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Tuskegee Alumnae Chapter of Delta Sigma Theta Sorority, Inc. Awards Spirit of Valor to WIT Founders

Updated: Feb 28


On February 18, 2023, at the Tuskegee Alumnae Chapter of Delta Sigma Theta Sorority, Inc. 6th Annual Amelia Boynton Robinson Women of Valor Breakfast, members of the chapter honored Women in Training, Inc.’s founders, 15-year-old Breanna and Brooke Bennett, with the 2023 Spirit of Valor award. The other 2023 Spirit of Valor honoree was Dr. Yashica Robinson, MD, of Alabama Women’s Wellness Center.

Breanna and Brooke receive bracelets with a butterfly charm from the Tuskegee Alumnae Chapter of Delta Sigma Theta Sorority, Inc. On the left are author Kemba Smith Pradia and Danielle Hudson, Chairwoman of the 6th Annual Amelia Boynton Robinson Women of Valor Breakfast. On the far right is Dr. Robbi Flowers, President, Tuskegee Alumnae Chapter of Delta Sigma Theta Sorority, Inc.

"The Spirit of Valor Award is a distinction given to those who have gone above and beyond, as well as exhibited courage and valor in their respective endeavors that advance or promote the causes for women,” said Dr. Robbi C. Flowers, President, Tuskegee Alumnae Chapter of Delta Sigma Theta Sorority, Inc. “Brooke and Breanna Bennett's work helping young girls break the generational cycle of period poverty is truly commendable. Congratulations to Brooke and Breanna Bennett, as well as our other 2023 Amelia Boynton Robinson Women of Valor and Spirit of Valor Honorees!"


The Tuskegee Alumnae Chapter of Delta Sigma Theta Sorority, Inc. acknowledged the twins for Women in Training, Inc.’s success in advocating for Alabama State Representative Rolanda Hollis’ HB 50 that Alabama Governor Kay Ivey signed into law in a public ceremony on April 20, 2022. The law provides $200,000 in funding to the Alabama State Department of Education to award grants to Title I schools to make available menstrual supplies to students at no cost. Studies show that one in five girls miss school or work because they cannot afford period products.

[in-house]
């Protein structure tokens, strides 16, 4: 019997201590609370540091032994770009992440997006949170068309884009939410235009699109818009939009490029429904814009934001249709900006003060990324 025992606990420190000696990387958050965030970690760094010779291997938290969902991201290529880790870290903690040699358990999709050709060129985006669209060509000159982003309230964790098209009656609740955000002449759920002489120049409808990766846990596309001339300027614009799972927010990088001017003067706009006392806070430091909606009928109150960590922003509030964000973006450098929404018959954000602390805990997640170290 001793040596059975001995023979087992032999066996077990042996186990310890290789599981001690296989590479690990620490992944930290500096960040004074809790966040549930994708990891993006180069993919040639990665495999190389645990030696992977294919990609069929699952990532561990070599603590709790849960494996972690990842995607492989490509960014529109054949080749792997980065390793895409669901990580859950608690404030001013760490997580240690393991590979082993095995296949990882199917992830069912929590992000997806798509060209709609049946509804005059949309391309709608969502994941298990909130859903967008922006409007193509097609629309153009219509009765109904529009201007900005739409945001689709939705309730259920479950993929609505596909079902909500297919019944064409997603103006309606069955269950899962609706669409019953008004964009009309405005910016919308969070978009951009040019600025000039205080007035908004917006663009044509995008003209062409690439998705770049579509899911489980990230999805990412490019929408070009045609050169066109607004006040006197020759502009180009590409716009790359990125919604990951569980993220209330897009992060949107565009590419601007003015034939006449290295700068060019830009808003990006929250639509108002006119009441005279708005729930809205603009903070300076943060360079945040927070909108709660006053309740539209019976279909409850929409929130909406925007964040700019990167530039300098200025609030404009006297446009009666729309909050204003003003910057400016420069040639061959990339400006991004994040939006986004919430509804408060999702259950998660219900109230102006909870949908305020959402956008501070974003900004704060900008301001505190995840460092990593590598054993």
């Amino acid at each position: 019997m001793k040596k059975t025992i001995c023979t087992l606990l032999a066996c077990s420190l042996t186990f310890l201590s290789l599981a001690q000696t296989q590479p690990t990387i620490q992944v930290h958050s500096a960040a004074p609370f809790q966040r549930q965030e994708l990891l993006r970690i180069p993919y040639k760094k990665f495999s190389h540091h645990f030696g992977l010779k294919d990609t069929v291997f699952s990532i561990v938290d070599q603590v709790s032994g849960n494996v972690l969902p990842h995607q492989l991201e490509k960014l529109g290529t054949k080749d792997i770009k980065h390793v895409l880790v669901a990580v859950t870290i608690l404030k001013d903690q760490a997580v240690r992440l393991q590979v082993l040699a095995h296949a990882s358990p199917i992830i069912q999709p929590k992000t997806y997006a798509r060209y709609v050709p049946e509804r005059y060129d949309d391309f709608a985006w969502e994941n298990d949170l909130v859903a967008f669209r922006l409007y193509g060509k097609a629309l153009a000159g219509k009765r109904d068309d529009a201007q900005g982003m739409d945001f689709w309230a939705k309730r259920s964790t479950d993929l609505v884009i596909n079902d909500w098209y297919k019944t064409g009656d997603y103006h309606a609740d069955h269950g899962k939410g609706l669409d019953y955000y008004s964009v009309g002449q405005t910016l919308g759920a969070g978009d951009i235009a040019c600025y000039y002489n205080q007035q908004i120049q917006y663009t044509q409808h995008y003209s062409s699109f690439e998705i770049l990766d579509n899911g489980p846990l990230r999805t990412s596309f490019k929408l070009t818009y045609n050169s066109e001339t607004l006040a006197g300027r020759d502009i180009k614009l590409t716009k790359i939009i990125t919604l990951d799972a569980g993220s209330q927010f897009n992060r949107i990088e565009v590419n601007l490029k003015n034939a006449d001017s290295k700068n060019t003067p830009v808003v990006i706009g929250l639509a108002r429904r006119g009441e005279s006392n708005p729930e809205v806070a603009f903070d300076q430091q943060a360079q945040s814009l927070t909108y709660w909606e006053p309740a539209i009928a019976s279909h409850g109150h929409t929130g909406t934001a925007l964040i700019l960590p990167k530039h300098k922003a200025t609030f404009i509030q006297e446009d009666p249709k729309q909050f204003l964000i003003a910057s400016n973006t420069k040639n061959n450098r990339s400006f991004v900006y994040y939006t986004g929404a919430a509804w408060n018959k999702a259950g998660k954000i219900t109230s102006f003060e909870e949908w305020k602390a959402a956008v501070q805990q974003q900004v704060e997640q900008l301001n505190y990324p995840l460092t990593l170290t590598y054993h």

“We are honored to receive the Women of Valor award, because it shows society is changing,” said Breanna. “When we started our work in 2019 to end period poverty, many people told us that proper young ladies don’t use that word!.”


Her twin sister, Brooke, agreed.


“We will continue advocating for menstrual equity until every young person with a uterus has the period supplies they need to maintain good health,” Brooke added. “Thank you to the Tuskegee Alumnae Chapter of Delta Sigma Theta Sorority, Inc. for recognizing the importance of our public service.”


The Amelia Boynton Robinson awards are named for Mrs. Robinson, a civil rights pioneer from Alabama who championed voting rights for African Americans. As a young woman, the police brutally beat her for helping to lead the 1965 Selma to Montgomery March for Voting Rights, which became known as Bloody Sunday and was a major turning point in the modern Civil Rights Movement.


Kemba Smith Pradia, author of Poster Child: The Kemba Smith Story, was the keynote speaker. Pradia shared her story of growing up in a middle class African American family and attending Hampton University, then becoming a drug dealer’s girlfriend and domestic violence victim, which ultimately led to her becoming a federal prisoner. In 1994, as a pregnant 24-year-old, she was sentenced to 24 1/2 years in prison for a crime she did not commit. Before leaving office in 2000, President Bill Clinton granted her executive clemency. Her voting rights were not restored until 2012.

The 2023 Women of Valor Honorees are as follows:


Education - Tiffany Williams

Entrepreneurship - Stevie Hicks

Leadership - Janet Sullen

Social Action - Teumbay Barnes


Delta Sigma Theta Sorority, Inc. was founded on January 13, 1913, by twenty two college women at Howard University. The students wanted to use their collective strength to promote academic excellence and to provide assistance to those in need.



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